Peripheral Canals: Way Past, Past, and Present

Comparing Export Strategies
Courtesy of Public Policy Institute of California.

Redistributing water from northern to southern California has challenged dreamers, planners, and engineers almost since California's statehood in 1850.

The image at right outlines the basic options for obtaining water supplies from the Delta: sending water through the Delta; a peripheral canal; using two peripheral canals to move water around the Delta; and regional self-sufficiency in water use, including using less water (conserving).

The "peripheral canal" idea has been around since the 1940s. At the heart of it is the hope that irrigators would receive water that has not had to pass through the Bay-Delta estuary prior to delivery to their fields. Water quality upstream of the Delta is better and more desirable for delivery to taps of California's cities.

Diversions from the Delta remove water from the tidal estuary and ecological nurseries that exist there, including the expanse of the Suisun Marsh where many species of fish rear their young.

Canal alignment around the Delta, 1946.

Courtesy of US Bureau of Reclamation, Central Valley Basin: Our Rivers: Total Use for Greater Wealth, Senate Document 113, 1946. Click to enlarge.

Originally from the US Bureau of Reclamation, such a canal would divert water from Sacramento Valley rivers around the Delta to enable fresh water to reach the pumps or irrigate San Joaquin Valley lands on the way. In the map at left, a dreamed-of Folsom-Newman Canal would divert water from the American River near Folsom Dam, and a "Hood-Clay Pump Canal" would divert Sacramento River water in the north Delta to the Folsom-Newman, and this water would flow by gravity south to a point on the Delta Mendota Canal near San Luis Reservoir.

Further east, a "Folsom-Ione Canal" would take water from Folsom Lake to a conceptual "Ione Reservoir" on the Mokelumne River, and an Ione-Mendota Canal would leave the Ione area, pick up additional water from a "Cooperstown Reservoir" on its way to the Mendota Pool (where the Delta Mendota Canal ends). The Folsom Newman canal would be joined to the Ione-Mendota canal by an Elliot-Wallace pump canal. All of this water would not see the Delta until after it had irrigated eastern San Joaquin Valley lands and drained into the Mendota Pool and other San Joaquin River tributaries.

A Peripheral Canal alignment, 1978

Peripheral Canal alignment, 1978
Courtesy of California Department of Water Resources, Bulletin 76: Delta Water Facilities, 1978.

In the 1960s and 1970s, other peripheral canals that would divert the Sacramento River at Hood around the "periphery" of the Delta region. This canal would have been about 43 miles long and would have delivered canal water directly to the state and federal pumps near Tracy. The 1982 design for the canal would have enabled it to carry 15,000 cubic feet per second.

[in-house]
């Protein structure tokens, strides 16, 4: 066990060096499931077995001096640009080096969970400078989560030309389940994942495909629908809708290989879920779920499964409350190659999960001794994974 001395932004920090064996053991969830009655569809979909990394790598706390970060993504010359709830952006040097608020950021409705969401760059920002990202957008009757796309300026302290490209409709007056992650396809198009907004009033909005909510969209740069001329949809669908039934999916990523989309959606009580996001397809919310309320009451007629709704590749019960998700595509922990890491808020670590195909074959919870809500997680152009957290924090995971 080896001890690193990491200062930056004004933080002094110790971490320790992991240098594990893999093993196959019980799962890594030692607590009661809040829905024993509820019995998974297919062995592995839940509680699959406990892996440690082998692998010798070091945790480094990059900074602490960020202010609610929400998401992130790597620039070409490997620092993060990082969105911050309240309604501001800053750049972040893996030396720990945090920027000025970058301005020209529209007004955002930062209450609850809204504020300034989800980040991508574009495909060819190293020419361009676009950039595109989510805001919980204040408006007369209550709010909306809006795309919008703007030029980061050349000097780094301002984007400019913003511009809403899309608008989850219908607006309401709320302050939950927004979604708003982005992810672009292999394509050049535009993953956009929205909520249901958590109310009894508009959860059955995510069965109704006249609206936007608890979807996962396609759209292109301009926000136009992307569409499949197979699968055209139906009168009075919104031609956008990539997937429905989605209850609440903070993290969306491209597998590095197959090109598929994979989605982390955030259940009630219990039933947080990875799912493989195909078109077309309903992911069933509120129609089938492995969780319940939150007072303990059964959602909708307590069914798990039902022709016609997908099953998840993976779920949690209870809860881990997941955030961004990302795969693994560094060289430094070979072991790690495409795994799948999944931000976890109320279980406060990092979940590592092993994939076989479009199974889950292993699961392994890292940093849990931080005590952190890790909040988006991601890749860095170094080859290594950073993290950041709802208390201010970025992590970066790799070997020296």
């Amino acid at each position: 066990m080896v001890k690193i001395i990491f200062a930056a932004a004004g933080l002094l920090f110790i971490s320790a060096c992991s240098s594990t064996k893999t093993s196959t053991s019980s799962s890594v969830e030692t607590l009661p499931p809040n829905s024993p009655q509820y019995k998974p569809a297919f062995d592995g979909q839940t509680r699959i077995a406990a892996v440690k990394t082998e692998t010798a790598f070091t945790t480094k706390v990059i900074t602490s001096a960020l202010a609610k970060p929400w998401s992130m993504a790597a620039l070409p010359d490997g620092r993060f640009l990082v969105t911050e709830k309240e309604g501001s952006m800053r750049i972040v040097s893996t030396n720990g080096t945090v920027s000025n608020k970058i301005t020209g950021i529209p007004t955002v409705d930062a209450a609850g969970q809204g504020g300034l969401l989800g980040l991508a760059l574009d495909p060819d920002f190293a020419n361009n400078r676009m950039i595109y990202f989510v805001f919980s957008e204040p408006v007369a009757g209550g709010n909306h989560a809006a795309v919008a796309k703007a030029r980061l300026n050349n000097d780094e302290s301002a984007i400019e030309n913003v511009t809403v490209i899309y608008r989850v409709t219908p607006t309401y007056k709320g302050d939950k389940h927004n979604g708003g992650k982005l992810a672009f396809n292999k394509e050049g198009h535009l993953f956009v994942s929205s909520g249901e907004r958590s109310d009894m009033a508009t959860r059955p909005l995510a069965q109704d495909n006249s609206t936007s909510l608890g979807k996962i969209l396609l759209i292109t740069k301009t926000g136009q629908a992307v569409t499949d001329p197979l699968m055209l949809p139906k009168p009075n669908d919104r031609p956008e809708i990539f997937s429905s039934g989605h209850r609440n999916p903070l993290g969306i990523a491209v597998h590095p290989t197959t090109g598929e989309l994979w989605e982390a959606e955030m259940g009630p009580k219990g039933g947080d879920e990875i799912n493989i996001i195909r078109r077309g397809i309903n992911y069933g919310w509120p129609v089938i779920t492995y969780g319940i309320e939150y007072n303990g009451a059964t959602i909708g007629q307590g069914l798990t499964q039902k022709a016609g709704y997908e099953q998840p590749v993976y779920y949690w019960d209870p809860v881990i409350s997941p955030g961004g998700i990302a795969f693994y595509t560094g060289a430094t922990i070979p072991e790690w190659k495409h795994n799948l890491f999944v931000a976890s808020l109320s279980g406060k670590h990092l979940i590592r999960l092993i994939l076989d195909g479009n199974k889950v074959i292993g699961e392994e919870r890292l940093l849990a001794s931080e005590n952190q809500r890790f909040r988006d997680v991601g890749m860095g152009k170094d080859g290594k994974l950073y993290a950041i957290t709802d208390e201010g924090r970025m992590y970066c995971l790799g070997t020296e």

The "release points" shown on the plan would enable the Department of Water Resources to provide flows from the canal into existing channels of the Delta in hopes of addressing flow needs for salmon migration and water quality and water level concerns. Determining the procedures and protocols for operating the canal, however, would mean that the public would have to trust the Department and the water contractors to protect fish and water quality.

Instead, a public referendum (Proposition 9) on the legislature's approval of bonds for such a peripheral canal was defeated in June 1982 by a vote of 63 to 37 percent of the electorate.

At the time, some observers of California water politics believed the peripheral canal was dead. But it was not.

CalFED's "isolated conveyance facility" alignment, 1998

CalFED Alternative 3 1998.jpg
Courtesy of the CalFED Bay-Delta Program.

But by 1998, the CalFED Bay Delta Program planning process to address Delta ecological and water supply concerns developed three alternatives for moving water through or around the Delta, including what CalFED planners called an "isolated conveyance facility." This plan called for a smaller capacity canal, around 5,000 cubic feet per second. The CalFED plan also included an ecosystem restoration plan, a multi-species habitat conservation plan, a levee repair strategy, reservoir planning studies, an ambitious science program to study Delta estuarine and river systems, a water transfer program, an "environmental water account" program to mitigate export pumping losses of fish and of water to contractors, and programs for water use efficiency and drinking water quality. This plan failed to receive sufficient funding, and has been all but discontinued (except for the science program).

Next: Bay Delta Conservation Plan